My company, S3 Surface Solutions, is a manufacturer that relies on buckets made with HPV plastic pellets. However, when Texas experienced an extended freeze in the winter of 2021, all the monomer plants shut down, causing the production of that particular plastic to come to a screeching halt—and ultimately creating a shortage of buckets. In response, not only did we create redundancy by buying out our bucket supplier’s inventory, but we’re also developing a contingency for the future by relying less on plastic buckets altogether and instead moving to a new, recycled product. 

4. Buy domestic or local when possible

Not only is your ability to purchase required materials paramount to overcoming supply chain adversity, so is your ability to transport those goods in an efficient and cost-effective manner. Though buying overseas may have previously made the most financial sense for your business, is it still the best, most reliable choice during the global supply chain crisis?

Strategically planning for transportation and choosing suppliers in your local area will help to avoid many logistical challenges of the global supply chain, from shipping delays and bottlenecks to the high cost of trucking. If all of your suppliers are within a 500-mile radius of your distribution center, you’re less likely to be left spinning your wheels while waiting on a shipment to arrive.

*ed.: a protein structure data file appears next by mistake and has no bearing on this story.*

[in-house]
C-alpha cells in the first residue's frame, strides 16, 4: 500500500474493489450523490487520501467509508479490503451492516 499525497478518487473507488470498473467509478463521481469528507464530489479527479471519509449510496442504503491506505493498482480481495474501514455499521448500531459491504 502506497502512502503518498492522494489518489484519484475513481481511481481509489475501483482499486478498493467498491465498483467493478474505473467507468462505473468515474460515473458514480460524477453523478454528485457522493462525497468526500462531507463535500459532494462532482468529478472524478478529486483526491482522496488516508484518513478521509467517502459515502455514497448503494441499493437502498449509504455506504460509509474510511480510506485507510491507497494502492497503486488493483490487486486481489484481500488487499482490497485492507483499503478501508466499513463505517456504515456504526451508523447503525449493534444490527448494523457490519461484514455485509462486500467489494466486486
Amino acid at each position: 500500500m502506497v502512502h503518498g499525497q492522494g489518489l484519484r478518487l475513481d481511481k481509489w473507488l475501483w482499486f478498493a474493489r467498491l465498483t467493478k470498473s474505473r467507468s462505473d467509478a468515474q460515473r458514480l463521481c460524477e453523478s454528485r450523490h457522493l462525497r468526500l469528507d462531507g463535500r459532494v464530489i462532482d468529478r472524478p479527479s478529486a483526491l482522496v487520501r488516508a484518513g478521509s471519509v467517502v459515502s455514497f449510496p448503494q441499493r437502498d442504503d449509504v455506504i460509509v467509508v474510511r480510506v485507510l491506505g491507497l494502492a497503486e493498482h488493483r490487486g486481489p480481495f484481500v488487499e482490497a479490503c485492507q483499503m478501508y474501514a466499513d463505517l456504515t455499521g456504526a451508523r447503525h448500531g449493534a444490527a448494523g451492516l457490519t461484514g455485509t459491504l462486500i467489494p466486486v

5. Form strategic relationships with suppliers

Having solid relationships with your suppliers is invaluable for staying resilient. As mentioned previously, scarcity can cause suppliers to put clients on allocation, or restrict access to a product in order to serve higher-priority clients. But if you’re a loyal customer with a substantial purchase history over a long period of time, you become the priority in challenging times. And even if they hit you with a price increase, you can simply absorb it (within a reasonable percentage) and pass a portion along to your customers to keep your business moving forward.

Remember: the global supply chain is a domino effect. Knowing where your business fits in and planning ahead is critical for surviving the current disruption and taking action if and when a crisis happens again.